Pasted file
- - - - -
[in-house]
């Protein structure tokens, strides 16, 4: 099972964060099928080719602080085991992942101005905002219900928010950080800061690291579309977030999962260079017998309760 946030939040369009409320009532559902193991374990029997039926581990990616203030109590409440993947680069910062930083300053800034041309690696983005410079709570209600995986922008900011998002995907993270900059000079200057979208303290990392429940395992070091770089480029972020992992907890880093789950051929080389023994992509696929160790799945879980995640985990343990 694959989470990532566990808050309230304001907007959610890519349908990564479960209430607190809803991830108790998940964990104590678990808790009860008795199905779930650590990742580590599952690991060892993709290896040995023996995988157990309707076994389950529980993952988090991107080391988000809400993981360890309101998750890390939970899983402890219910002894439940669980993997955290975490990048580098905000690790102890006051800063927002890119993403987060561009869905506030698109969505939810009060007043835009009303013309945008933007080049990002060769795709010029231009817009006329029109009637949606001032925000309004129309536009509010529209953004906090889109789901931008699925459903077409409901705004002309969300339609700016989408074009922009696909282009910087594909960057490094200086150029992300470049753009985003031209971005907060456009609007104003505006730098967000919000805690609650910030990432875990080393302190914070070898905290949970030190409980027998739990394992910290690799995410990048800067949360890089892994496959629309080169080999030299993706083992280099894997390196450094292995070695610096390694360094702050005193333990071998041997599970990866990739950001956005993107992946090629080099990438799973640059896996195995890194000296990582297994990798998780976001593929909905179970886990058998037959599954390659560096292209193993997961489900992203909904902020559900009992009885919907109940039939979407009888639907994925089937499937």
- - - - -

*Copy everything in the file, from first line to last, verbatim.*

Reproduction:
[in-house]
């Protein structure tokens, strides 16, 4: 099972964060099928080719602080085991992942101005905002219900928010950080800061690291579309977030999962260079017998309760 946030939040369009409320009532559902193991374990029997039926581990990616203030109590409440993947680069910062930083300053800034041309690696983005410079709570209600995986922008900011998002995907993270900059000079200057979208303290990392429940395992070091770089480029972020992992907890880093789950051929080389023994992509696929160790799945879980995640985990343990 694959989470990532566990808050309230304001907007959610890519349908990564479960209430607190809803991830108790998940964990104590678990808790009860008795199905779930650590990742580590599952690991060892993709290896040995023996995988157990309707076994389950529980993952988090991107080391988000809400993981360890309101998750890390939970899983402890219910002894439940669980993997955290975490990048580098905000690790102890006051800063927002890119993403987060561009869905506030698109969505939810009060007043835009009303013309945008933007080049990002060769795709010029231009817009006329029109009637949606001032925000309004129309536009509010529209953004906090889109789901931008699925459903077409409901705004002309969300339609700016989408074009922009696909282009910087594909960057490094200086150029992300470049753009985003031209971005907060456009609007104003505006730098967000919000805690609650910030990432875990080393302190914070070898905290949970030190409980027998739990394992910290690799995410990048800067949360890089892994496959629309080169080999030299993706083992280099894997390196450094292995070695610096390694360094702050005193333990071998041997599970990866990739950001956005993107992946090629080099990438799973640059896996195995890194000296990582297994990798998780976001593929909905179970886990058998037959599954390659560096292209193993997961489900992203909904902020559900009992009885919907109940039939979407009888639907994925089937499937």